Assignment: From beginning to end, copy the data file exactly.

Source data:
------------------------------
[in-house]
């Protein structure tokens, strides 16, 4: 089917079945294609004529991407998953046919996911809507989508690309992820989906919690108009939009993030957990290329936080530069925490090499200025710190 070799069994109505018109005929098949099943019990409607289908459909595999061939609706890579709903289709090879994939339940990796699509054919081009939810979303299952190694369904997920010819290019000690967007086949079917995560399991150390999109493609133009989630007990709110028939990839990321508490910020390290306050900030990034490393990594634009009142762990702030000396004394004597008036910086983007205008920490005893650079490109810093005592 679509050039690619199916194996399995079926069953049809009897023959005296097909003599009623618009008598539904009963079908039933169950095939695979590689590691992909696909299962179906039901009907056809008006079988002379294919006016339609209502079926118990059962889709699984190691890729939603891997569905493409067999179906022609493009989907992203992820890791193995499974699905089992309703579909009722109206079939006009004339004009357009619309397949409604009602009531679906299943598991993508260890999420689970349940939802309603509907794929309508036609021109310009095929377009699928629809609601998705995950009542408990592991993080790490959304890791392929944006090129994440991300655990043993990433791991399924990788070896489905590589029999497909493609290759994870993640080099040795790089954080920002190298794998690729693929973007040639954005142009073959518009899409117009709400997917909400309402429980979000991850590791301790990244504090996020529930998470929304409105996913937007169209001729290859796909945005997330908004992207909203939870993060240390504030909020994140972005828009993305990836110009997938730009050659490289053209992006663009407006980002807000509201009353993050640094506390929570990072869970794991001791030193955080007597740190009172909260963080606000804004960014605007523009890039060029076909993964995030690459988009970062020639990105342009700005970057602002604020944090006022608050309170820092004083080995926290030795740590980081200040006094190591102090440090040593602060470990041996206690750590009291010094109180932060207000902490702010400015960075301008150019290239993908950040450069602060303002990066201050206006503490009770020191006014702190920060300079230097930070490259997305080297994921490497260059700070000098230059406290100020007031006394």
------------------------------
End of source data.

[in-house]
């Protein structure tokens, strides 16, 4: 089917079945294609004529991407998953046919996911809507989508690309992820989906919690108009939009993030957990290329936080530069925490090499200025710190 070799069994109505018109005929098949099943019990409607289908459909595999061939609706890579709903289709090879994939339940990796699509054919081009939810979303299952190694369904997920010819290019000690967007086949079917995560399991150390999109493609133009989630007990709110028939990839990321508490910020390290306050900030990034490393990594634009009142762990702030000396004394004597008036910086983007205008920490005893650079490109810093005592 679509050039690619199916194996399995079926069953049809009897023959005296097909003599009623618009008598539904009963079908039933169950095939695979590689590691992909696909299962179906039901009907056809008006079988002379294919006016339609209502079926118990059962889709699984190691890729939603891997569905493409067999179906022609493009989907992203992820890791193995499974699905089992309703579909009722109206079939006009004339004009357009619309397949409604009602009531679906299943598991993508260890999420689970349940939802309603509907794929309508036609021109310009095929377009699928629809609601998705995950009542408990592991993080790490959304890791392929944006090129994440991300655990043993990433791991399924990788070896489905590589029999497909493609290759994870993640080099040795790089954080920002190298794998690729693929973007040639954005142009073959518009899409117009709400997917909400309402429980979000991850590791301790990244504090996020529930998470929304409105996913937007169209001729290859796909945005997330908004992207909203939870993060240390504030909020994140972005828009993305990836110009997938730009050659490289053209992006663009407006980002807000509201009353993050640094506390929570990072869970794991001791030193955080007597740190009172909260963080606000804004960014605007523009890039060029076909993964995030690459988009970062020639990105342009700005970057602002604020944090006022608050309170820092004083080995926290030795740590980081200040006094190591102090440090040593602060470990041996206690750590009291010094109180932060207000902490702010400015960075301008150019290239993908950040450069602060303002990066201050206006503490009770020191006014702190920060300079230097930070490259997305080297994921490497260059700070000098230059406290100020007031006394």